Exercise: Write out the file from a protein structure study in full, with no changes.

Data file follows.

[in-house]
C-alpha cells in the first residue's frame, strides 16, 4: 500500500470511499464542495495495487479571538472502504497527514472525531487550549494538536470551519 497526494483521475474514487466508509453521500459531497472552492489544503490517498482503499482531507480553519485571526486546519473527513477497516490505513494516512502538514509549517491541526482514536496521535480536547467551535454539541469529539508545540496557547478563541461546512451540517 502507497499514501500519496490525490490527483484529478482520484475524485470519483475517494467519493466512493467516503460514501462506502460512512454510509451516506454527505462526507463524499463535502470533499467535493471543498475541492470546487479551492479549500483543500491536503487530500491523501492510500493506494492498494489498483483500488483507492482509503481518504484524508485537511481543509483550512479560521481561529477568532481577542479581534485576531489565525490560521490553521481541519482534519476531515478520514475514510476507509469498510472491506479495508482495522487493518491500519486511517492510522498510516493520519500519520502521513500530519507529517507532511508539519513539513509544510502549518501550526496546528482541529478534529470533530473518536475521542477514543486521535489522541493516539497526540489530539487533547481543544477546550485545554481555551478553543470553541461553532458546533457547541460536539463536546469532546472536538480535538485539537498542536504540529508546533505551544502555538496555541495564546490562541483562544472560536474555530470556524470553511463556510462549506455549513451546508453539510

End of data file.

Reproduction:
[in-house]
C-alpha cells in the first residue's frame, strides 16, 4: 500500500470511499464542495495495487479571538472502504497527514472525531487550549494538536470551519 497526494483521475474514487466508509453521500459531497472552492489544503490517498482503499482531507480553519485571526486546519473527513477497516490505513494516512502538514509549517491541526482514536496521535480536547467551535454539541469529539508545540496557547478563541461546512451540517 502507497499514501500519496490525490490527483484529478482520484475524485470519483475517494467519493466512493467516503460514501462506502460512512454510509451516506454527505462526507463524499463535502470533499467535493471543498475541492470546487479551492479549500483543500491536503487530500491523501492510500493506494492498494489498483483500488483507492482509503481518504484524508485537511481543509483550512479560521481561529477568532481577542479581534485576531489565525490560521490553521481541519482534519476531515478520514475514510476507509469498510472491506479495508482495522487493518491500519486511517492510522498510516493520519500519520502521513500530519507529517507532511508539519513539513509544510502549518501550526496546528482541529478534529470533530473518536475521542477514543486521535489522541493516539497526540489530539487533547481543544477546550485545554481555551478553543470553541461553532458546533457547541460536539463536546469532546472536538480535538485539537498542536504540529508546533505551544502555538496555541495564546490562541483562544472560536474555530470556524470553511463556510462549506455549513451546508453539510